12. Utilization of soil gas monitoring to determine feasibility and effectiveness of in situ bioventing in hydrocarbon-contaminated soils

    SciTech Connect

    Frishmuth, R.A.; Ratz, J.W.; Hall, J.F.

    1996-12-31

    To determine the feasibility and effectiveness of in situ bioventing, careful monitoring of soil gas chemistry is essential. Prior to design of a bioventing system, initial soil gas surveys should be performed. Concentrations of three constituents, oxygen (O{sub 2}), carbon dioxide (CO{sub 2}), and total volatile hydrocarbons (TVH), are used in bioventing design. TVH are an indicator of contaminant distribution; O{sub 2} and CO{sub 2} are indicators of biodegradation activity. Analysis of soil gas data collected during pilot-scale testing is the primary design basis for full-scale remediation systems. Biodegradation rates determined from respiration tests are used to estimate the length of time that a system will have to operate to remediate the contamination. Air permeability of the soil, calculated from permeability testing, determines the number and spacing of air injection wells that will be required to ensure adequate oxygen influence through the entire contaminated area.

  13. Bioremediation of a polyaromatic hydrocarbon contaminated soil by native soil microbiota and bioaugmentation with isolated microbial consortia.

    PubMed

    Silva, Isis Serrano; Santos, Eder da Costa dos; Menezes, Cristiano Ragagnin de; Faria, Andréia Fonseca de; Franciscon, Elisangela; Grossman, Matthew; Durrant, Lucia Regina

    2009-10-01

    Biodegradation of a mixture of PAHs was assessed in forest soil microcosms performed either without or with bioaugmentation using individual fungi and bacterial and a fungal consortia. Respiratory activity, metabolic intermediates and extent of PAH degradation were determined. In all microcosms the low molecular weight PAH's naphthalene, phenanthrene and anthracene, showed a rapid initial rate of removal. However, bioaugmentation did not significantly affect the biodegradation efficiency for these compounds. Significantly slower degradation rates were demonstrated for the high molecular weight PAH's pyrene, benz[a]anthracene and benz[a]pyrene. Bioaugmentation did not improve the rate or extent of PAH degradation, except in the case of Aspergillus sp. Respiratory activity was determined by CO(2) evolution and correlated roughly with the rate and timing of PAH removal. This indicated that the PAHs were being used as an energy source. The native microbiota responded rapidly to the addition of the PAHs and demonstrated the ability to degrade all of the PAHs added to the soil, indicating their ability to remediate PAH-contaminated soils.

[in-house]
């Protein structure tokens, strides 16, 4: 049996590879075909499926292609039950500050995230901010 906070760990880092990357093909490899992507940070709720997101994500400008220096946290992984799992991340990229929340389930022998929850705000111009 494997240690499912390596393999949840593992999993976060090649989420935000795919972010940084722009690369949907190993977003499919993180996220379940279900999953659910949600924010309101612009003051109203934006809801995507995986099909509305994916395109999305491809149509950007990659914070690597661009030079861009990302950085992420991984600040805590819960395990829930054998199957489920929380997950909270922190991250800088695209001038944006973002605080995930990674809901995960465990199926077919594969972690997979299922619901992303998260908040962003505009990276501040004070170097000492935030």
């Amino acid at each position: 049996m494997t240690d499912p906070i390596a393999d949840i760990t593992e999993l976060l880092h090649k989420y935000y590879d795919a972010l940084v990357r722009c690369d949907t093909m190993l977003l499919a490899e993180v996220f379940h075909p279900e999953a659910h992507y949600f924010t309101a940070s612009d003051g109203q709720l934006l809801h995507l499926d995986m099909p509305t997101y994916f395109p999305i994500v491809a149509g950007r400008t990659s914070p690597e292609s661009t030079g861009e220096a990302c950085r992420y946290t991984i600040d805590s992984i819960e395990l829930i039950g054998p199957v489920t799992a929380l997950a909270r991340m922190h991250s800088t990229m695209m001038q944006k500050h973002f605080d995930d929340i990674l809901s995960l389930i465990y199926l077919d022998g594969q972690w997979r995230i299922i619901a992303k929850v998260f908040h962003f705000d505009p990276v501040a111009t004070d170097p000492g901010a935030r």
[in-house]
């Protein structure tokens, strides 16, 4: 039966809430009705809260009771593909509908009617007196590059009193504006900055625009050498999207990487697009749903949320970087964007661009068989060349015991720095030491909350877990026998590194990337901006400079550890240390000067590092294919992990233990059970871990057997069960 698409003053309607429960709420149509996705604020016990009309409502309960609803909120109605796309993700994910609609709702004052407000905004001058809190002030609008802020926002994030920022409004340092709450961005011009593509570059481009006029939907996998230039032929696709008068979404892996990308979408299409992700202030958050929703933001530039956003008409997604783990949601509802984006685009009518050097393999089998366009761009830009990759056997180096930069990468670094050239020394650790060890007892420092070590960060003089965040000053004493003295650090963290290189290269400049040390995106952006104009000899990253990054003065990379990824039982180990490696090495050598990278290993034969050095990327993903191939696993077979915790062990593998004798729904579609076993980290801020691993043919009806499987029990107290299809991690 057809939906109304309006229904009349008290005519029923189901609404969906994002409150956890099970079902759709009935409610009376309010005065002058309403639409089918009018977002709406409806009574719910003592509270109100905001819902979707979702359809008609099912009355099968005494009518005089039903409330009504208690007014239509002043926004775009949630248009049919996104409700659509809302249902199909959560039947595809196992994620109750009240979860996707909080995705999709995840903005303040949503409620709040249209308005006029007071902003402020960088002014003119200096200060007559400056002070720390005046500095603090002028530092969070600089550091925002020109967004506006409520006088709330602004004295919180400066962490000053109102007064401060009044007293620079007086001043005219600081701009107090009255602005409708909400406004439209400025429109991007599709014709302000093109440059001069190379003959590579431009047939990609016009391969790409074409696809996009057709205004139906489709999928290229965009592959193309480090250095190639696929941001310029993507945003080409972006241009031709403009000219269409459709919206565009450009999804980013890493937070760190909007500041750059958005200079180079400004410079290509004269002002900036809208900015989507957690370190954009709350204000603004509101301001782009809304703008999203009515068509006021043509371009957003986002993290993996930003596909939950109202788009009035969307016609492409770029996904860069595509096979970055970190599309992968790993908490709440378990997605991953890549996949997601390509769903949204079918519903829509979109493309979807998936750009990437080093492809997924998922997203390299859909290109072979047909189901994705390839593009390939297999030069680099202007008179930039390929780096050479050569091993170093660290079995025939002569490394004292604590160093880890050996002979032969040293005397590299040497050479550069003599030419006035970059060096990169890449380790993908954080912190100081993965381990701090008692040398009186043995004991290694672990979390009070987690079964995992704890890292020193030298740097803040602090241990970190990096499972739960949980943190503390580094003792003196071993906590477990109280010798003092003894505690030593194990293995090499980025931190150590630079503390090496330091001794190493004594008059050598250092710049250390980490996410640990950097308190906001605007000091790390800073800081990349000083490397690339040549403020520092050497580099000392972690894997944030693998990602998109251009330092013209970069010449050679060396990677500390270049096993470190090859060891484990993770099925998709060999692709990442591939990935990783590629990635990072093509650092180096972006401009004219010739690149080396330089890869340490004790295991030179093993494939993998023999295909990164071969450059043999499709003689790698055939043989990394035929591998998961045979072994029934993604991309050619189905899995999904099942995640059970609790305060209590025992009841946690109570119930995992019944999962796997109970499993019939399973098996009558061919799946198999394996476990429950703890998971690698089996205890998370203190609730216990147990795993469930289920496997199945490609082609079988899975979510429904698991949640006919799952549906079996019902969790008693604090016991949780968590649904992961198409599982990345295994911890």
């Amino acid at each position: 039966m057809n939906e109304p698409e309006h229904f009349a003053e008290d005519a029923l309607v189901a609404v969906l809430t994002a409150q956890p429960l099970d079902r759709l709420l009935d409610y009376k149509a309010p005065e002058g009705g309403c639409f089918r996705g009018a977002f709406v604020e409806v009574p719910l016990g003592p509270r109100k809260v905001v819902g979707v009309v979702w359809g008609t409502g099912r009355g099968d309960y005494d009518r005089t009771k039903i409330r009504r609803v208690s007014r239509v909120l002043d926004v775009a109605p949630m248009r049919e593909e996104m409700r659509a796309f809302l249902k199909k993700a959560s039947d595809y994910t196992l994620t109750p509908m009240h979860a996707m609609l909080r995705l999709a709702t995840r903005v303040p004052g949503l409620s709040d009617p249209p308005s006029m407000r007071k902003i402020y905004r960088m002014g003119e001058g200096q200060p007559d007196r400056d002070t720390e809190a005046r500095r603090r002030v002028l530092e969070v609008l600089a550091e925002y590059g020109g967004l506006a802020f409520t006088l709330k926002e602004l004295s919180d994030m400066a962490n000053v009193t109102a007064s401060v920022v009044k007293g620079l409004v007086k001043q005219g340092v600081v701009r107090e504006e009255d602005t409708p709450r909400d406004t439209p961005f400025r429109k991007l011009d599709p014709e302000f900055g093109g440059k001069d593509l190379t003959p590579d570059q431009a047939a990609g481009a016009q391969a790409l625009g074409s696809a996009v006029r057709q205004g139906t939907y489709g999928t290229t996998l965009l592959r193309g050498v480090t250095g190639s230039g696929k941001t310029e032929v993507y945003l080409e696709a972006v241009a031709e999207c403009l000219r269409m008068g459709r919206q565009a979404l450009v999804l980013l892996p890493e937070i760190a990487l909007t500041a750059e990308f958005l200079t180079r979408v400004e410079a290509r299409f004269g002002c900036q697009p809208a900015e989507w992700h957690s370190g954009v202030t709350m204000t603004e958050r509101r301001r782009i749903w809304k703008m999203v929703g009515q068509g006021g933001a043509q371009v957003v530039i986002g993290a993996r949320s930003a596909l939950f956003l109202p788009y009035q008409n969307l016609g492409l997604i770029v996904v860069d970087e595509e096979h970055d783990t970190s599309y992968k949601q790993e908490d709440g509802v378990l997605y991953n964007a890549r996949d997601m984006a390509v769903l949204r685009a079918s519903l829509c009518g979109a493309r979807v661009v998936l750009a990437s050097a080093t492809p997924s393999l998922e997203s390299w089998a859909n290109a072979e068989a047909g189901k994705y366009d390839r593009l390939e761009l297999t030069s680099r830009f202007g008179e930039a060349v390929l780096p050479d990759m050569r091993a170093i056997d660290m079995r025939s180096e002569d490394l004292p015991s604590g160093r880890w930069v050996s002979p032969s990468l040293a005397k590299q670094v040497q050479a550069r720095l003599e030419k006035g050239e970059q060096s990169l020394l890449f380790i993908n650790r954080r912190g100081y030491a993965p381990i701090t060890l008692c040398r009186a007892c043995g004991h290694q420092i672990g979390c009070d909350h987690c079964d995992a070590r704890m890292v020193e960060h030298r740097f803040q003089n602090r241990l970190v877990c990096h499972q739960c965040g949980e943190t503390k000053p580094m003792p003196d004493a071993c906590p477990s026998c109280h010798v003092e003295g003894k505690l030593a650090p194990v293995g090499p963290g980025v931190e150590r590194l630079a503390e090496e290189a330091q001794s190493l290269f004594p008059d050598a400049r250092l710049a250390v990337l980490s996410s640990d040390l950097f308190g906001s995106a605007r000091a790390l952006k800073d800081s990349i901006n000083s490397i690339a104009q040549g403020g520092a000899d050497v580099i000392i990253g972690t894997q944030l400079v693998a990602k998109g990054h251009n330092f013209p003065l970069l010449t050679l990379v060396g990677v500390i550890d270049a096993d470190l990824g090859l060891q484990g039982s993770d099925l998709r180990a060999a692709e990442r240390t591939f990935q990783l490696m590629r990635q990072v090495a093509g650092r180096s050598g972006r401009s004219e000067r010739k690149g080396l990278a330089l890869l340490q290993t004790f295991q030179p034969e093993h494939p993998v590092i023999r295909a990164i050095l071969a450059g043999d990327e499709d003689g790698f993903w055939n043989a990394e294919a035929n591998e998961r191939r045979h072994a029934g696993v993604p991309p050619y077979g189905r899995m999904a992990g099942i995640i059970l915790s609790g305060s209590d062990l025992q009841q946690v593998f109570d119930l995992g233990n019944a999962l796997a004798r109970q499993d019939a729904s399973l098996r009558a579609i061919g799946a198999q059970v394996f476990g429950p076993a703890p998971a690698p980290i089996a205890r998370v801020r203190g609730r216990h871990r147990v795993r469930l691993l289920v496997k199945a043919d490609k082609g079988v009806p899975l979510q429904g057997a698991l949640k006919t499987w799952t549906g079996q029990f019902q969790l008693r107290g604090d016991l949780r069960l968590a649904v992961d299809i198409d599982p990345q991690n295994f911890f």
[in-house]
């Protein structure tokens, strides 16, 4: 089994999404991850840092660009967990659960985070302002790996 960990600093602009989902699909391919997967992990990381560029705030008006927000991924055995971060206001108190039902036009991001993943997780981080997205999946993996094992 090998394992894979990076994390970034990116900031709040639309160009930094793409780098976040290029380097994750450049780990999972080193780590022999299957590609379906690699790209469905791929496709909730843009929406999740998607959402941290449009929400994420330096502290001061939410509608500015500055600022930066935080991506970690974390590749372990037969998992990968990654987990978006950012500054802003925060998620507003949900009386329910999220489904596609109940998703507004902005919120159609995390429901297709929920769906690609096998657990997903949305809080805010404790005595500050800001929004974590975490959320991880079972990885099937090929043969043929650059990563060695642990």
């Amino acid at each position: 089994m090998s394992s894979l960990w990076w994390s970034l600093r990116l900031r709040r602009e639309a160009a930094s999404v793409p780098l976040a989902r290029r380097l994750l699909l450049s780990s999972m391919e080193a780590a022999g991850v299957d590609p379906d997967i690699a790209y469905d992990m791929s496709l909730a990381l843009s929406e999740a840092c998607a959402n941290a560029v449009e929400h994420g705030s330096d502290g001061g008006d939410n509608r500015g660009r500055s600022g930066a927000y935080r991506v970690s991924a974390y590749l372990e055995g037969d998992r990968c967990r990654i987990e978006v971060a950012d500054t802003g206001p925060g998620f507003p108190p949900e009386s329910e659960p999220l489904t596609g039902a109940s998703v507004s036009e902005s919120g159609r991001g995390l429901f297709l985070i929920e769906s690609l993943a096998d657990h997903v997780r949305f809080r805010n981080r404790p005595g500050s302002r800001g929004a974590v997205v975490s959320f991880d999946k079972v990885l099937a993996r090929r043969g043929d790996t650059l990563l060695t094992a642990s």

14. Evaluation of solidification/stabilization for treatment of a petroleum hydrocarbon contaminated sludge from Fort Polk Army Installation, Louisiana. Final report

    SciTech Connect

    Channell, M.G.; Preston, K.T.

    1996-09-01

    In the course of normal operations and training, soldiers and civilian personnel operate many Army vehicles on a day-today basis. These vehicles must be cleaned before they can be returned to the motor pool area of an Army base. The cleaning of these vehicles bas posed a problem with the operation and maintenance of oil/water separators located at vehicle washrack facilities. An oily sludge forms in the oil/water separator and is hard to handle and cannot be disposed of in an ordinary manner. This study used solidification/stabilization to treat the oily sludge found in the vehicle washrack oil/water separators. Solidification/stabilization is usually used to treat soils and sludges that contain heavy metals. Organic compounds, such as petroleum hydrocarbons found in the sludge, interfere with the setting of the solidification binding materials and thus produce a material that is not desirable for a treatment alternative. This study incorporates the use of dicalcium silicate as an additive to the solidification process to increase the strength and reduce the leachability of the petroleum hydrocarbons found in the sludge. This study shows that dicalcium silicate improves the handling characteristics of the sludge and reduces the leachability of the contaminants from the washrack sludge.

  15. Bioremediation of hydrocarbon-contaminated soils in cold regions: Development of a pre-optimized biostimulation biopile-scale field assay in Antarctica.